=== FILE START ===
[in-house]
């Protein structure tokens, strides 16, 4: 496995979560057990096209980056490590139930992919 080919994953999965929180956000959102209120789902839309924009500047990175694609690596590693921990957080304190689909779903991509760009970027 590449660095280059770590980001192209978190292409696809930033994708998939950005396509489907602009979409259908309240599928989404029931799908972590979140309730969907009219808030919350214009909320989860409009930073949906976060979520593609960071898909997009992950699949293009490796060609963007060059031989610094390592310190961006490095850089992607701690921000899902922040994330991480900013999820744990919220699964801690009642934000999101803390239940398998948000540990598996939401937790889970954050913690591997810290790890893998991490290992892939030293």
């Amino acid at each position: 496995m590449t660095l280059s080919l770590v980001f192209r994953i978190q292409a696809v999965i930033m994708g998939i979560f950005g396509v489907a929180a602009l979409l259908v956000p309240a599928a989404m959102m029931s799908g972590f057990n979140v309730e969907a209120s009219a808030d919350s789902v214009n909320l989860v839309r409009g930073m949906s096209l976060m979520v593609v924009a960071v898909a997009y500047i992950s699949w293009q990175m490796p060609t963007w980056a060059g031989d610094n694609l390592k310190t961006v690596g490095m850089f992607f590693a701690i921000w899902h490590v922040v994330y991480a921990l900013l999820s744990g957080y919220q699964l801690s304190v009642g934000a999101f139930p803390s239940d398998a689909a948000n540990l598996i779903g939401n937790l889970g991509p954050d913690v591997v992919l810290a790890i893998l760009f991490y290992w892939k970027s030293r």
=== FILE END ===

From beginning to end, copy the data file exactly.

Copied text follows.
[in-house]
């Protein structure tokens, strides 16, 4: 496995979560057990096209980056490590139930992919 080919994953999965929180956000959102209120789902839309924009500047990175694609690596590693921990957080304190689909779903991509760009970027 590449660095280059770590980001192209978190292409696809930033994708998939950005396509489907602009979409259908309240599928989404029931799908972590979140309730969907009219808030919350214009909320989860409009930073949906976060979520593609960071898909997009992950699949293009490796060609963007060059031989610094390592310190961006490095850089992607701690921000899902922040994330991480900013999820744990919220699964801690009642934000999101803390239940398998948000540990598996939401937790889970954050913690591997810290790890893998991490290992892939030293």
């Amino acid at each position: 496995m590449t660095l280059s080919l770590v980001f192209r994953i978190q292409a696809v999965i930033m994708g998939i979560f950005g396509v489907a929180a602009l979409l259908v956000p309240a599928a989404m959102m029931s799908g972590f057990n979140v309730e969907a209120s009219a808030d919350s789902v214009n909320l989860v839309r409009g930073m949906s096209l976060m979520v593609v924009a960071v898909a997009y500047i992950s699949w293009q990175m490796p060609t963007w980056a060059g031989d610094n694609l390592k310190t961006v690596g490095m850089f992607f590693a701690i921000w899902h490590v922040v994330y991480a921990l900013l999820s744990g957080y919220q699964l801690s304190v009642g934000a999101f139930p803390s239940d398998a689909a948000n540990l598996i779903g939401n937790l889970g991509p954050d913690v591997v992919l810290a790890i893998l760009f991490y290992w892939k970027s030293r």